Development and psychometric properties of the “Suicidality: Treatment Occurring in Paediatrics (STOP) Risk and Resilience Factors Scales” in adolescents

The STOP Consortium, A. Rodríguez-Quiroga, I. Flamarique, J. Castro-Fornieles, K. Lievesley, J. K. Buitelaar, D. Coghill, C. M. Díaz-Caneja, R. W. Dittmann, A. Gupta, P. J. Hoekstra, L. Kehrmann, C. Llorente, D. Purper-Ouakil, U. M. E. Schulze, A. Zuddas, R. Sala, J. Singh, F. Fiori, C. Arango

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    Abstract

    Suicidality in the child and adolescent population is a major public health concern. There is, however, a lack of developmentally sensitive valid and reliable instruments that can capture data on risk, and clinical and psychosocial mediators of suicidality in young people. In this study, we aimed to develop and assess the validity of instruments evaluating the psychosocial risk and protective factors for suicidal behaviours in the adolescent population. In Phase 1, based on a systematic literature review of suicidality, focus groups, and expert panel advice, the risk factors and protective factors (resilience factors) were identified and the adolescent, parent, and clinician versions of the STOP-Suicidality Risk Factors Scale (STOP-SRiFS) and the Resilience Factors Scale (STOP-SReFS) were developed. Phase 2 involved instrument validation and comprised of two samples (Sample 1 and 2). Sample 1 consisted of 87 adolescents, their parents/carers, and clinicians from the various participating centres, and Sample 2 consisted of three sub-samples: adolescents (n = 259) who completed STOP-SRiFS and/or the STOP-SReFS scales, parents (n = 213) who completed one or both of the scales, and the clinicians who completed the scales (n = 254). The STOP-SRiFS demonstrated a good construct validity—the Cronbach Alpha for the adolescent (α = 0.864), parent (α = 0.842), and clinician (α = 0.722) versions of the scale. Test–retest reliability, inter-rater reliability, and content validity were good for all three versions of the STOP-SRiFS. The sub-scales generated using Exploratory Factor Analysis (EFA) were the (1) anxiety and depression risk, (2) substance misuse risk, (3) interpersonal risk, (4) chronic risk, and (5) risk due to life events. For the STOP-SRiFS, statistically significant correlations were found between the Columbia-Suicide Severity Rating Scale (C-SSRS) total score and the adolescent, parent, and clinical versions of the STOP-SRiFS sub-scale scores. The STOP-SRiFS showed good psychometric properties. This study demonstrated a good construct validity for the STOP-SReFS—the Cronbach Alpha for the three versions were good (adolescent: α = 0.775; parent: α = 0.808; α = clinician: 0.808). EFA for the adolescent version of the STOP-SReFS, which consists of 9 resilience factors domains, generated two factors (1) interpersonal resilience and (2) cognitive resilience. The STOP-SReFS Cognitive Resilience sub-scale for the adolescent was negatively correlated (r = − 0.275) with the C-SSRS total score, showing that there was lower suicidality in those with greater Cognitive Resilience. The STOP-SReFS Interpersonal resilience sub-scale correlations were all negative, but none of them were significantly different to the C-SSRS total scores for either the adolescent, parent, or clinician versions of the scales. This is not surprising, because the items in this sub-scale capture a much larger time-scale, compared to the C-SSRS rating period. The STOP-SReFS showed good psychometric properties. The STOP-SRiFS and STOP-SReFS are instruments that can be used in future studies about suicidality in children and adolescents.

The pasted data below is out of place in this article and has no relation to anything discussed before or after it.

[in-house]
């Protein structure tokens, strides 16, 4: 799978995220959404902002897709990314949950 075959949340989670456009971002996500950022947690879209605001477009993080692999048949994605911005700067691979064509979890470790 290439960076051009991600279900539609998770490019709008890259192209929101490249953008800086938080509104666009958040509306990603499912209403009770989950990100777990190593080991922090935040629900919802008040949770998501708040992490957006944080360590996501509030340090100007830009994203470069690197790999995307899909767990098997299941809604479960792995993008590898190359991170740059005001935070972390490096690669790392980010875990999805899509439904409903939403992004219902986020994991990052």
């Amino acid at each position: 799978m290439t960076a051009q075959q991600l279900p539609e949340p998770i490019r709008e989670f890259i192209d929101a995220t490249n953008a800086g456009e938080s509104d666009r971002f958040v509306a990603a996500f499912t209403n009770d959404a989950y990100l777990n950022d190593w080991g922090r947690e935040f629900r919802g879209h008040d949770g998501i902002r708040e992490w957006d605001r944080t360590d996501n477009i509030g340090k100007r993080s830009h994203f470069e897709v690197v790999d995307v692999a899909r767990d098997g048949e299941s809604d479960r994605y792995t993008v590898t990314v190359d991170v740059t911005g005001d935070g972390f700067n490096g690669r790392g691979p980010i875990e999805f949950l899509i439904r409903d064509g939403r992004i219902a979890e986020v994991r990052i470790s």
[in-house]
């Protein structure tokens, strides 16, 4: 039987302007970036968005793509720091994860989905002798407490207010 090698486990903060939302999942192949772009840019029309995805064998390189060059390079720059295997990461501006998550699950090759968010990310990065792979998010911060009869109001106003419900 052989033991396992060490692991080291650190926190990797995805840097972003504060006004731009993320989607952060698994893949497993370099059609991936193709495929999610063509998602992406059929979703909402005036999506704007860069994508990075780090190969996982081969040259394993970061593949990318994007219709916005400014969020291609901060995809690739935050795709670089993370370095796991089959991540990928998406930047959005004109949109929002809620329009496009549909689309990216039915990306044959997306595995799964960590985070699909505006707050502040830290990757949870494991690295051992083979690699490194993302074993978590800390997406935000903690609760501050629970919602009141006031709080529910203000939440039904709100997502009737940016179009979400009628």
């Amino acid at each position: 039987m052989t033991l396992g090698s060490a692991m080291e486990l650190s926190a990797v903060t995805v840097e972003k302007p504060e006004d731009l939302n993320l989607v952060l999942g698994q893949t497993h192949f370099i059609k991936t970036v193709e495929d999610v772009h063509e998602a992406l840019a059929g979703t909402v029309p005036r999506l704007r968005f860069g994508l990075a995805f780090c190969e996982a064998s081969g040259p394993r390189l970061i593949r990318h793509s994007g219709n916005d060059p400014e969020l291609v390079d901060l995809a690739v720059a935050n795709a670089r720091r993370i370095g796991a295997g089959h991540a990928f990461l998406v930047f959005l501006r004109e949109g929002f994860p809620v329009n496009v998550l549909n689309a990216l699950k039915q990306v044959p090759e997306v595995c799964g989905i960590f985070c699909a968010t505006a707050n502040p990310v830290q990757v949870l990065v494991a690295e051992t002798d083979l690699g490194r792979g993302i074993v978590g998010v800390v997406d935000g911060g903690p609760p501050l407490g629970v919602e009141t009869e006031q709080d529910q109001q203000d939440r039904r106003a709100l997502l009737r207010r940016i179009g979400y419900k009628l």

Original languageEnglish
    Number of pages13
    JournalEuropean Child and Adolescent Psychiatry
    DOIs
    Publication statusE-pub ahead of print - 3 May 2019

    Fingerprint

    Psychometrics
    Pediatrics
    Therapeutics
    Suicide
    Statistical Factor Analysis
    Parents
    Adolescent Behavior
    Focus Groups
    Reproducibility of Results
    Caregivers
    Population
    Anxiety
    Public Health

    Keywords

    • Adolescents
    • Children
    • Psychosocial
    • Questionnaire development and validation
    • Resilience
    • Risk
    • Suicidality

    Cite this

    The STOP Consortium ; Rodríguez-Quiroga, A. ; Flamarique, I. ; Castro-Fornieles, J. ; Lievesley, K. ; Buitelaar, J. K. ; Coghill, D. ; Díaz-Caneja, C. M. ; Dittmann, R. W. ; Gupta, A. ; Hoekstra, P. J. ; Kehrmann, L. ; Llorente, C. ; Purper-Ouakil, D. ; Schulze, U. M. E. ; Zuddas, A. ; Sala, R. ; Singh, J. ; Fiori, F. ; Arango, C. / Development and psychometric properties of the “Suicidality: Treatment Occurring in Paediatrics (STOP) Risk and Resilience Factors Scales” in adolescents. In: European Child and Adolescent Psychiatry. 2019.